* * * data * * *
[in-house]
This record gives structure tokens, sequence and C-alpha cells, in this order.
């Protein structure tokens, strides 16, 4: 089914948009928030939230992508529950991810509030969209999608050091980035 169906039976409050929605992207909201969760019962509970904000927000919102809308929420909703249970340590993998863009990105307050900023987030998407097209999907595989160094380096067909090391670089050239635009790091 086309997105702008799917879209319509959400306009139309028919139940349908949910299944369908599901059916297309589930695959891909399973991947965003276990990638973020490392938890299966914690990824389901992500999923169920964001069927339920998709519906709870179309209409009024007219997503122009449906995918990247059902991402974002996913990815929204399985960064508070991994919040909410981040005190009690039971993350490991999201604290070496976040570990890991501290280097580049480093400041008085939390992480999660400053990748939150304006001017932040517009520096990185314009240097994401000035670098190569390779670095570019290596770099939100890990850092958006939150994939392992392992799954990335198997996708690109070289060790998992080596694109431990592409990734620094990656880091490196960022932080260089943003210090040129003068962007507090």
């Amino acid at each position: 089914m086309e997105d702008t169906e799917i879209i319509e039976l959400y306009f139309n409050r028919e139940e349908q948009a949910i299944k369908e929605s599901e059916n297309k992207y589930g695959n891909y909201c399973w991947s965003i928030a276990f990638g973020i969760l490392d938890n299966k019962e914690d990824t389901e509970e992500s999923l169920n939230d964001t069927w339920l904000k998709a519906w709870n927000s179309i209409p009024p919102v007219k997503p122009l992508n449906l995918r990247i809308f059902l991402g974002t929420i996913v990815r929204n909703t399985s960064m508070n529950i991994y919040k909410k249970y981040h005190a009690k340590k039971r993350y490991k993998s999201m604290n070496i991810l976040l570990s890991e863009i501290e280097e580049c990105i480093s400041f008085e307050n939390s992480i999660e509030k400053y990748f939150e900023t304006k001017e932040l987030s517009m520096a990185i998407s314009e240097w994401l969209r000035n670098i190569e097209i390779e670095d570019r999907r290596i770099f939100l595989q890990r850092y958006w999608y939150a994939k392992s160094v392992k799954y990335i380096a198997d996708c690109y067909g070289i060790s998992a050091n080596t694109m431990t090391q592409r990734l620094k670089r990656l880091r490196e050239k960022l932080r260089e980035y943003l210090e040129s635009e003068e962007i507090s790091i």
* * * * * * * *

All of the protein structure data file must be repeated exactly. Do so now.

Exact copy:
[in-house]
This record gives structure tokens, sequence and C-alpha cells, in this order.
């Protein structure tokens, strides 16, 4: 089914948009928030939230992508529950991810509030969209999608050091980035 169906039976409050929605992207909201969760019962509970904000927000919102809308929420909703249970340590993998863009990105307050900023987030998407097209999907595989160094380096067909090391670089050239635009790091 086309997105702008799917879209319509959400306009139309028919139940349908949910299944369908599901059916297309589930695959891909399973991947965003276990990638973020490392938890299966914690990824389901992500999923169920964001069927339920998709519906709870179309209409009024007219997503122009449906995918990247059902991402974002996913990815929204399985960064508070991994919040909410981040005190009690039971993350490991999201604290070496976040570990890991501290280097580049480093400041008085939390992480999660400053990748939150304006001017932040517009520096990185314009240097994401000035670098190569390779670095570019290596770099939100890990850092958006939150994939392992392992799954990335198997996708690109070289060790998992080596694109431990592409990734620094990656880091490196960022932080260089943003210090040129003068962007507090």
């Amino acid at each position: 089914m086309e997105d702008t169906e799917i879209i319509e039976l959400y306009f139309n409050r028919e139940e349908q948009a949910i299944k369908e929605s599901e059916n297309k992207y589930g695959n891909y909201c399973w991947s965003i928030a276990f990638g973020i969760l490392d938890n299966k019962e914690d990824t389901e509970e992500s999923l169920n939230d964001t069927w339920l904000k998709a519906w709870n927000s179309i209409p009024p919102v007219k997503p122009l992508n449906l995918r990247i809308f059902l991402g974002t929420i996913v990815r929204n909703t399985s960064m508070n529950i991994y919040k909410k249970y981040h005190a009690k340590k039971r993350y490991k993998s999201m604290n070496i991810l976040l570990s890991e863009i501290e280097e580049c990105i480093s400041f008085e307050n939390s992480i999660e509030k400053y990748f939150e900023t304006k001017e932040l987030s517009m520096a990185i998407s314009e240097w994401l969209r000035n670098i190569e097209i390779e670095d570019r999907r290596i770099f939100l595989q890990r850092y958006w999608y939150a994939k392992s160094v392992k799954y990335i380096a198997d996708c690109y067909g070289i060790s998992a050091n080596t694109m431990t090391q592409r990734l620094k670089r990656l880091r490196e050239k960022l932080r260089e980035y943003l210090e040129s635009e003068e962007i507090s790091i």